Flink distribution is located in
/opt/flink. There are two ways to replace the default one.
If you build the Flink distribution and the Docker image in one step in CI, you just need to copy the files to
/opt/flink replacing the existing ones.
But there is also a different, multi-stage approach, which doesn’t require modifying Flink Docker images; also keeping the distribution archive somewhere can be great for audit purposes.
You can archive the distribution with a command like this:sh
1tar czf flink-$VERSION-bin-scala_2.12.tgz -C ./flink-dist/target/flink-$VERSION-bin flink-$VERSION
Then set these two environment variables for the
docker build step:
FLINK_TGZ_URLshould point to that archive we built above. It’ll be downloaded and unarchived to
CHECK_GPGshould be set to
false, this will simplify the rest of the build process. You can keep it as
trueif you want to verify the GPG signature. This process is a bit involved, though, and I won’t cover it here.
Congrats! You now have both the custom Flink JAR files and a custom Docker image.
By the way, as you probably noticed, we didn’t run tests anywhere. Flink has A LOT of tests, and just running unit tests alone can take a while. You can set up a CI step that does it for you, and you can choose to run it manually before releasing a new version. You can also just run tests locally, but only in the package you modified.
This part is pretty straightforward!
Use the custom Flink JAR files in your project as dependencies. Build a project JAR and use the custom Flink Docker image to deploy it. You should see the custom version string in the Flink Web UI.
There are a few workflows to cover.
Fairly easy as long as you keep all custom changes as individual git commits. So, one commit = one contribution. You can create a patch file from a commit and then use it to create a PR.
Let’s say Flink 1.19 is out. You’d create a new custom branch like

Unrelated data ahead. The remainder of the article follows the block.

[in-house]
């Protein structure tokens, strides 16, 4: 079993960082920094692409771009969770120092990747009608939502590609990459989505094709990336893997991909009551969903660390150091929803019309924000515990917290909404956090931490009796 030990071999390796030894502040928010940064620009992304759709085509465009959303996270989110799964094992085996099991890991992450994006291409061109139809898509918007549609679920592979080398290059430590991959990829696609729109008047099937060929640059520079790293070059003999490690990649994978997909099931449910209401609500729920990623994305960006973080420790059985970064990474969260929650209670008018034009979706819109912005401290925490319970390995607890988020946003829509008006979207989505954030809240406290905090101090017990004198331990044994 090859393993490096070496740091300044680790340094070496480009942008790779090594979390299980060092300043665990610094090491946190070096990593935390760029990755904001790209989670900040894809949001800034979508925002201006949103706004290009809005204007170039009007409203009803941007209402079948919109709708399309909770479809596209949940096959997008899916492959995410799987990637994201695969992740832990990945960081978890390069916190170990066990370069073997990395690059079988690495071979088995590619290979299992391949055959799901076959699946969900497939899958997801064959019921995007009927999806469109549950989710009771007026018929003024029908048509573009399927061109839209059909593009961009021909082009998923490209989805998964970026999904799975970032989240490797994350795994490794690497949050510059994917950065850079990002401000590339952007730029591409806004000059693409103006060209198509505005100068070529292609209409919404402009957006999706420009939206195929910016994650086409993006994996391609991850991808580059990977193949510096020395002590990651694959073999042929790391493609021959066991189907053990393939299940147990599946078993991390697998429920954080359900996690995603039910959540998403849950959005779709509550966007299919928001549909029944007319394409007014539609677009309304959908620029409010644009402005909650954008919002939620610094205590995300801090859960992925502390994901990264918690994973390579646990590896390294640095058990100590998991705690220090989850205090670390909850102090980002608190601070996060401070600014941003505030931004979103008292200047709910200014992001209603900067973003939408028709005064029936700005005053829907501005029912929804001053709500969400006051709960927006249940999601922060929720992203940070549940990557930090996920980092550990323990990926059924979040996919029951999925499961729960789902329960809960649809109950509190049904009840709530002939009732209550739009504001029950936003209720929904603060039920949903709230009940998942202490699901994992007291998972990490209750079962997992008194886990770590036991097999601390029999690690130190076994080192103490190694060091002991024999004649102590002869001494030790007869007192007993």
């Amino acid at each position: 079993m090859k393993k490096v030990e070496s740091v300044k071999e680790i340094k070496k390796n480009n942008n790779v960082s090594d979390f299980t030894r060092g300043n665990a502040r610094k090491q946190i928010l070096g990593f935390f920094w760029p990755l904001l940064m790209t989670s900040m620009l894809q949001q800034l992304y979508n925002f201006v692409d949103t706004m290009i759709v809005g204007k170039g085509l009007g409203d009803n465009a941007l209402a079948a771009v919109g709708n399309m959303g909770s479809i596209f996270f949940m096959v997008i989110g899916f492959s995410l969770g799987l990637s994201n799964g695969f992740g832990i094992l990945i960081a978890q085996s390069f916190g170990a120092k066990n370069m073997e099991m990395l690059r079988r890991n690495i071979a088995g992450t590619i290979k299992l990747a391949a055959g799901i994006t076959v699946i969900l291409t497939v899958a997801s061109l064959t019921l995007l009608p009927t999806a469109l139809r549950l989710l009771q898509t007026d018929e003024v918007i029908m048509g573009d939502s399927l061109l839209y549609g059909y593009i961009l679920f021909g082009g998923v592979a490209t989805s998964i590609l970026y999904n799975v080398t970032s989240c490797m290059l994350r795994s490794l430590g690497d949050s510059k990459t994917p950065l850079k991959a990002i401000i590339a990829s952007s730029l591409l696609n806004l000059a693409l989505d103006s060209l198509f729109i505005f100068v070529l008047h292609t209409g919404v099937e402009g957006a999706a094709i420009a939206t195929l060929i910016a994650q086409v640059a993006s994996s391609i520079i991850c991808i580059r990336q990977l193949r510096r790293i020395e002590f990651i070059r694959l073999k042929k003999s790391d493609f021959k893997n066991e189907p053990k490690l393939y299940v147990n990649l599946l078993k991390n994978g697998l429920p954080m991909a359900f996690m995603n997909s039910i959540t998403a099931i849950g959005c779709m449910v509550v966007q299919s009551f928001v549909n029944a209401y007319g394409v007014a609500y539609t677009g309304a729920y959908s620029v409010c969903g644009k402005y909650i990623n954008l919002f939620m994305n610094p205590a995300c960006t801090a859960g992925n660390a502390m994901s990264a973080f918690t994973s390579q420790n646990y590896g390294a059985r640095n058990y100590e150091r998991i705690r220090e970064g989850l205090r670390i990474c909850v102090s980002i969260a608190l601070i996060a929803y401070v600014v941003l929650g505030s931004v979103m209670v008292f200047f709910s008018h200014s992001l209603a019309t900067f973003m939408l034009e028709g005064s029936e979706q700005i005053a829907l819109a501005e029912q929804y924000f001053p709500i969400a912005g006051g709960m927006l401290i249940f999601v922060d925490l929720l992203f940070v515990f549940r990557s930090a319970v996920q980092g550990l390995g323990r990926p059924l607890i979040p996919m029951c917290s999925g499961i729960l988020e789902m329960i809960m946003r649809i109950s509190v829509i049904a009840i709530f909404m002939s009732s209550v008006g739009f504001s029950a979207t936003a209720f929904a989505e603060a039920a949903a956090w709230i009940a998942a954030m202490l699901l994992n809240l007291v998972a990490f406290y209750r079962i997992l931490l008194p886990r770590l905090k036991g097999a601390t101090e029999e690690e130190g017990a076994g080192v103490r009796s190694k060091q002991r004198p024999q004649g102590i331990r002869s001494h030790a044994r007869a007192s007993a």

1.19.0-your-company-1d6150f and then start cherry-picking commits from the
1.18.0-... one. Ideally, you’ve contributed some of your changes, so you don’t need to cherry-pick all commits - some of your changes are already upstream.
If your fork is a public repo, GitHub makes it very easy - just follow this guide. Since all your custom changes exist in special release branches, you never have any conflicts.
If your fork is private, you can use the following script for syncing:sh
3set -o errexit
4set -o pipefail
8if ! git remote -v | grep $upstream_remote >/dev/null 2>&1; then
9 echo "Please add an upstream remote before using this script!"
10 exit 1
13# Syncing everything from the remote including tags
14git fetch --tags $upstream_remote
16# The magic command that should keep OUR commits on top
17git rebase $upstream_remote/master
19# Pushing updates, tags need a separate command
20git push origin HEAD --force
21git push --tags
This script assumes that you have upstream repo added as a remote one (e.g.
git remote add upstream $git_repo). Any time you run it, it’ll pull the remote changes from upstream and push them to a local repo. You can actually commit this script and any other build/CI/CD changes to the
master, and the script will always keep them on top of the branch (but don’t try to modify any existing files - this will lead to merge conflicts).
And that’s it! As you can see, setting up and maintaining a Flink fork is not that hard. It does require certain discipline, but, as a result, you’re rewarded with a Flink version that contains arbitrary changes that YOU want! Isn’t it amazing?
PS: if you still find the process complicated, wait for the part 2. It’ll show a different approach that allows you to customize Flink, but it doesn’t require maintaining a fork repo. Stay tuned!
UPDATE: see the part 2 here.